“You know,” she said to me, looking up from the papers she was filling out, “I’m the 4th generation in a family where the last 3 generations have gotten Alzheimer’s.”  She was trying to sound casual, but there was a slight cloudiness in her voice.  “Mom’s doctor told me there’s only a 50% chance that I’ll eventually get it, but in my family it seems more like a sure thing.  I’m probably doomed.”

 

I’m sure every family member of a person with Alzheimer’s thinks about it: what’s the chance they’ll have the same issues as their mom or dad with the disease?  I’m not a doctor, and I can’t diagnose Alzheimer’s, but I can give you the numbers: children of those with the disease have about a 20% chance of inheriting it... while that number jumps to 50% of those whose parents had early-onset (diagnosed before age 65) dementia.  Those are scary numbers.

 

Still, the question remains: are you doomed?

 

In my opinion, it’s all a matter of how you look at things.  Alzheimer’s is a terrible disease, which causes years of heartache to those with the diagnosis – as well as their family and friends.  That being said, our approach to any disease is a choice that I often refer to as: Privilege or Pain.  We can decide how we want to look at things.  Take, for example, the incredible work being done at www.ForMemory.org.  This is a clear instance of people with Alzheimer’s who are refusing to let the disease define them for as long as possible.  They are truly making a difference!

 

If you have a parent with Alzheimer’s, it is vital that you sit down with an attorney and make your wishes known for illness and end of life procedures (then again, take a look at Terry Schiavo... even if you don’t have a parent with the disease, you should make your wishes known... in writing!).  You’ll want to talk to an Elder Law attorney to discuss your long term care plans so that if you do get the disease, you’ll still have a choice about your care.

 

One of the most devastating results of this disease is when it creates an extreme financial burden and leaves the afflicted person out of money and out of options about their care. With good, advanced planning – legal, financial, medical, and nutritional - you can take charge of your life and prepare for the best.  No matter what comes your way.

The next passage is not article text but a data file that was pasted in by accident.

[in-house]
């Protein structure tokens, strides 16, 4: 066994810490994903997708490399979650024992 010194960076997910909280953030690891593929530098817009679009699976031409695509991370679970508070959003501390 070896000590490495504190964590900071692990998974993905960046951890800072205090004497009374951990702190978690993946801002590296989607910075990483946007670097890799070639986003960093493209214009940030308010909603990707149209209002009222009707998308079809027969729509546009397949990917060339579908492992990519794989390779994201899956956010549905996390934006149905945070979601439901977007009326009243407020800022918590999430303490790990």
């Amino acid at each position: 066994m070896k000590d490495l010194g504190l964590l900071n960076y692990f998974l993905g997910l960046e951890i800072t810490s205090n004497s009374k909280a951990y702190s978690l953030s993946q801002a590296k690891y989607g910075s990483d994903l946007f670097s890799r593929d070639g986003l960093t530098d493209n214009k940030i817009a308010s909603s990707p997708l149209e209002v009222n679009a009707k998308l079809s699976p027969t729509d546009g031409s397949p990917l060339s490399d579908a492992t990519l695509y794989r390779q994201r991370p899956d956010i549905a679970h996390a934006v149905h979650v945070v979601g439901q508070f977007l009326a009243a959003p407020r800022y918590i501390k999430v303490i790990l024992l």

If you know you may have a predisposition to the disease, early detection is incredibly important.  It’s in those early stages that the current medications work the best.  Many early-onset patients make decisions in their own care, and are actively opening many doors to make the disease more self-manageable. 

 

Ultimately, with the road map you provide for your family and friends, even a diagnosis of Alzheimer’s can allow you to be empowered, and to focus on your abilities - rather than disabilities.  You can still find ways to enjoy the time you have together.  They will accept the privilege of traveling this journey with you, rather than feeling burdened with the tasks of care.  Their anger and grief will be focused on the disease, and their love and concern will be focused on you. 

 

People with Alzheimer’s disease still have so much to offer.  It may not be astrophysics, but it’s the really important things in life.  They may not necessarily inhabit the role they once did, but their life and liveliness is still there... in their ability to love, to appreciate, and to comfort even their caregivers.  You can overcome the doom and fear with planning, prevention and privilege.

 

To learn more about what you need to know to put those plans in place, sign up for our free Alzheimer's Resource Kit and call my office to discuss whether an Alzheimer's Family Protection Plan might be right for you.  The phone call is free... we’ll tell you if we can help you, or if there’s someone else who could serve you better... we’ll even tell you if there are no steps you need to take right now.  But one phone call could make all the difference, (919)443-3035.

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